First of all, you should know that this is one of the commonest management problems for entrepreneurs, letting go of responsibility. The reason is majorly because most people start off in their business doing all the hard work (the day to day delivery of the service or product) and it is only as the business starts to grow that they are forced up into managing more people, more often.
You are so used to being hands on, how you do things and your personal standards are important parts of how you believe your business should run. So as a result, it’s got to be done your way.
Now there’s no problem with that, but… the million dollar question remains, how do you get them to do things your way when you are not there?
So, the key to delegating is this, you need to have trustworthy people to do the work and you must be willing to trust. But we all know trust is not something that just happens, and here’s how you can create and nurture that trust.
#1 Set clear expectations. Whether it is procedures and systems explaining how the job should be done or standards that say, “At the end of the day it’ll look like this”, get them out of your head and write them onto a page. Then, what you want achieved will be clear to others and they will have a clear standard that they can work towards.
#2 Clearly express relevance. It is not fair to assume that everyone thinks like you. Someone may think that not doing a particular thing is no big deal, but if it causes mayhem for the rest of your team later, then it is a different matter. Be explicit as to why you want certain things done and clearly state the impact of doing them wrong.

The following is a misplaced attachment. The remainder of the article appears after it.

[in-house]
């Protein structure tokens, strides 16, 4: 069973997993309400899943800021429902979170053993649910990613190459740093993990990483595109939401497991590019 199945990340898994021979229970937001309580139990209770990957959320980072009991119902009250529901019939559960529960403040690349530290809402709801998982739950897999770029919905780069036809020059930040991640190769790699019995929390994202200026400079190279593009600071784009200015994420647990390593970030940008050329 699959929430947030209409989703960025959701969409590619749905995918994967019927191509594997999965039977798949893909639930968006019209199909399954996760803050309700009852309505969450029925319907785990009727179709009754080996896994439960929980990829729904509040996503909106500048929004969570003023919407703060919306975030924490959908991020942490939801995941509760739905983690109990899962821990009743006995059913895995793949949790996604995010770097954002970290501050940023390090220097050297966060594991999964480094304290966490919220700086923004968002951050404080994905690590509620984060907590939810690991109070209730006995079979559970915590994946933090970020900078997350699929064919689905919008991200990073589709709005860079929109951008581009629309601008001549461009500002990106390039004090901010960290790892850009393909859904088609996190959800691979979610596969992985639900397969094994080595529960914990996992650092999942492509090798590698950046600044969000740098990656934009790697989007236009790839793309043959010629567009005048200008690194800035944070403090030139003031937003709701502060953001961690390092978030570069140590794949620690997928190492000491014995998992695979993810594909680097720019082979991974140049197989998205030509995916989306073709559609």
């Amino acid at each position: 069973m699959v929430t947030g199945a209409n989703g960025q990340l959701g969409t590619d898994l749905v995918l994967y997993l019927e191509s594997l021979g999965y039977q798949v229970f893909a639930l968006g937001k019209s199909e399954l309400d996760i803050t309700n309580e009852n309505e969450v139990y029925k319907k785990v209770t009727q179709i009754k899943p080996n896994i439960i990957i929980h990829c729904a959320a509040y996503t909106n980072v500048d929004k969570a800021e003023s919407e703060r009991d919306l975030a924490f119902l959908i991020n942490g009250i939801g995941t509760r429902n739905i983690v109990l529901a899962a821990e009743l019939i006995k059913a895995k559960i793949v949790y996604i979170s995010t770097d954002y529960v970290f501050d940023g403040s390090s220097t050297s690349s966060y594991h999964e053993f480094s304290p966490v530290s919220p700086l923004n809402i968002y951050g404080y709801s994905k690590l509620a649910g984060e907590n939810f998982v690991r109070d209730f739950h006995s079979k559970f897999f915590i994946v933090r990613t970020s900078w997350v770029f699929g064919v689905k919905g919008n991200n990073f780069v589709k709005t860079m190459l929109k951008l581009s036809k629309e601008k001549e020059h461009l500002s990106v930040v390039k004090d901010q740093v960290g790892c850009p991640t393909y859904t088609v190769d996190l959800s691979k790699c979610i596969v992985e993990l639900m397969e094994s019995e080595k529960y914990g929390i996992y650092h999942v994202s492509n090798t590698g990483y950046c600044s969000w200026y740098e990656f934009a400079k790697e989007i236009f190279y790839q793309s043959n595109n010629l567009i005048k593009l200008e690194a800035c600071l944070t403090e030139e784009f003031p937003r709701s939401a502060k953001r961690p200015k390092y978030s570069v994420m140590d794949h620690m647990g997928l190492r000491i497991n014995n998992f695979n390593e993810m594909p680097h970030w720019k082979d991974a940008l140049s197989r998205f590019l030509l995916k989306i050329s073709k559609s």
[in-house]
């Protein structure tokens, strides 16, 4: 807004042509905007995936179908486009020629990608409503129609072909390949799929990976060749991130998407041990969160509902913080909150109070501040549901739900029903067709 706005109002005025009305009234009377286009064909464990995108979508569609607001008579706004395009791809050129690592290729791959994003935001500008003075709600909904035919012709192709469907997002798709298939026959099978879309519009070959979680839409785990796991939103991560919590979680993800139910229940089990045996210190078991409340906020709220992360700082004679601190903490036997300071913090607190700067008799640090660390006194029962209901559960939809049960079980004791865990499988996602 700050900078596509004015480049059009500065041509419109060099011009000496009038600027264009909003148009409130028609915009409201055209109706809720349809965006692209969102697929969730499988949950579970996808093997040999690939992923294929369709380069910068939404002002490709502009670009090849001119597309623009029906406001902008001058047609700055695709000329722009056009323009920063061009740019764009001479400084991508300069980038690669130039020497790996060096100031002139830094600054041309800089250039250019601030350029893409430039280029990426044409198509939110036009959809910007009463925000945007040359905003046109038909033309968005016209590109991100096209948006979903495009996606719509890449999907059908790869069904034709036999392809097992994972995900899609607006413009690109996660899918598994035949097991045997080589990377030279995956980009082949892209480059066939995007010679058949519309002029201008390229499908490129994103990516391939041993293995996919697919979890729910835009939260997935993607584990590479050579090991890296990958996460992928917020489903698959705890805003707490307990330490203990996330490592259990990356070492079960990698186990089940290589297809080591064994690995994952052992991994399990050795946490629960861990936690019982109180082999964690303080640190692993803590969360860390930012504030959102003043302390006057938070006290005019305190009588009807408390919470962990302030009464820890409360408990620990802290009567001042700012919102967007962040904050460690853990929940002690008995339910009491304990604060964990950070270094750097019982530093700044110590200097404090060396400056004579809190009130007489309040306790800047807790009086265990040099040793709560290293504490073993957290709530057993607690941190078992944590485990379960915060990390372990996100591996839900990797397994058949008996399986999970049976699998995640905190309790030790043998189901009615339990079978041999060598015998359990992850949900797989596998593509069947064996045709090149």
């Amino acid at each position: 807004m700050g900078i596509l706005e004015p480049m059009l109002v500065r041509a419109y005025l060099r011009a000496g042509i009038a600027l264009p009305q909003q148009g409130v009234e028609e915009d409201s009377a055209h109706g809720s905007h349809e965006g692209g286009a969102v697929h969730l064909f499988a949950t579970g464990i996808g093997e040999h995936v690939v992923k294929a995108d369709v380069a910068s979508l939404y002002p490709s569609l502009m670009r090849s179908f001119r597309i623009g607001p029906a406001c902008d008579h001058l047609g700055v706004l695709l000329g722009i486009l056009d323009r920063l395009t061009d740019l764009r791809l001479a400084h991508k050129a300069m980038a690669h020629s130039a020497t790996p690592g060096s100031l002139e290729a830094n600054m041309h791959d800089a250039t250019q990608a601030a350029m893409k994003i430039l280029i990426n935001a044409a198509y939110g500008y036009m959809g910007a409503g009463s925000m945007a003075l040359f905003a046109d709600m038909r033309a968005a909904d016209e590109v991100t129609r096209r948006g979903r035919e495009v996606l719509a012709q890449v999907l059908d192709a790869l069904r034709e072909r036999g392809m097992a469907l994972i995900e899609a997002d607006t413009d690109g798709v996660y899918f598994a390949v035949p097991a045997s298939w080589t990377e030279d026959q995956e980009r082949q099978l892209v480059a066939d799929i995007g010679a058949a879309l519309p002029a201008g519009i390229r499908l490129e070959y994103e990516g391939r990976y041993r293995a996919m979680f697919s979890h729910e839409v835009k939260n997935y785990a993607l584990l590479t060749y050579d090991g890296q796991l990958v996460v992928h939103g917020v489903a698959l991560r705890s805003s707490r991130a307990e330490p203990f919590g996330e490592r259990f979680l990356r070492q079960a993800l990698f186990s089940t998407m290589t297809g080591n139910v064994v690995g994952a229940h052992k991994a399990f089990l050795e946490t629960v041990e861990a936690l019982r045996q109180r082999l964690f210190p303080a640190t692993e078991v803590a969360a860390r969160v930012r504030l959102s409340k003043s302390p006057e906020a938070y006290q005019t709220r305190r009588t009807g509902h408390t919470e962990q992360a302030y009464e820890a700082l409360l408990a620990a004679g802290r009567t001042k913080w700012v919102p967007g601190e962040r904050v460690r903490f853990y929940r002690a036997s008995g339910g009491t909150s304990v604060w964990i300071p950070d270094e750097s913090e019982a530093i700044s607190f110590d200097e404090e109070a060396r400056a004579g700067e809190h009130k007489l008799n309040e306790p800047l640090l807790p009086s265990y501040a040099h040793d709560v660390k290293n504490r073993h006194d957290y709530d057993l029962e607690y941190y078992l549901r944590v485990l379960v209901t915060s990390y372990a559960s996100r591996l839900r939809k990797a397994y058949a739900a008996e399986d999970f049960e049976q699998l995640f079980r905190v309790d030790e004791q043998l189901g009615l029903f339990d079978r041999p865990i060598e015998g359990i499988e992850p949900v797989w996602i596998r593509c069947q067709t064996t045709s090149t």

#3 Measure and reward success. You need some form of measurement and checking. Set up a process to randomly audit a certain amount of tasks a week. When you find an issue, bring your team back to the task. Find out why it was not done to standard and get them to fix the problem. Make them rework their own mistakes; do not take responsibility for them yourself. Repeat until they get the message.
#4 Create a feedback loop. Have a feedback process to recognize when people are doing it right and also bring up points of improvement when they are not. Create incentives to reward those people doing it right. Make it stand out to everyone in the team the results of work well done.
#5 Recruit the right people. Find people based more on attitude rather than skill. If you find people with willingness to learn and improve, then you are a winner. Do not get stuck with people that have the right skills but prefer to do things as they please. Get people who are willing to play by your rules.
#6 Let go! Take a chill pill. Create a weekly meeting to review progress. Give your team time to make good of it. Do whatever it takes to resist your natural urge to jump in and assume control.
Remember, the longer you try to control everything with your own two hands, the longer you are condemned to keep doing it. Realise your controlling ways and set yourself up to manage through others and watch your life get simpler.
About The Author
Steve Smit is a Business Coach with Reality Consulting. He works with business owners who want to increase their take home profits and work shorter hours.
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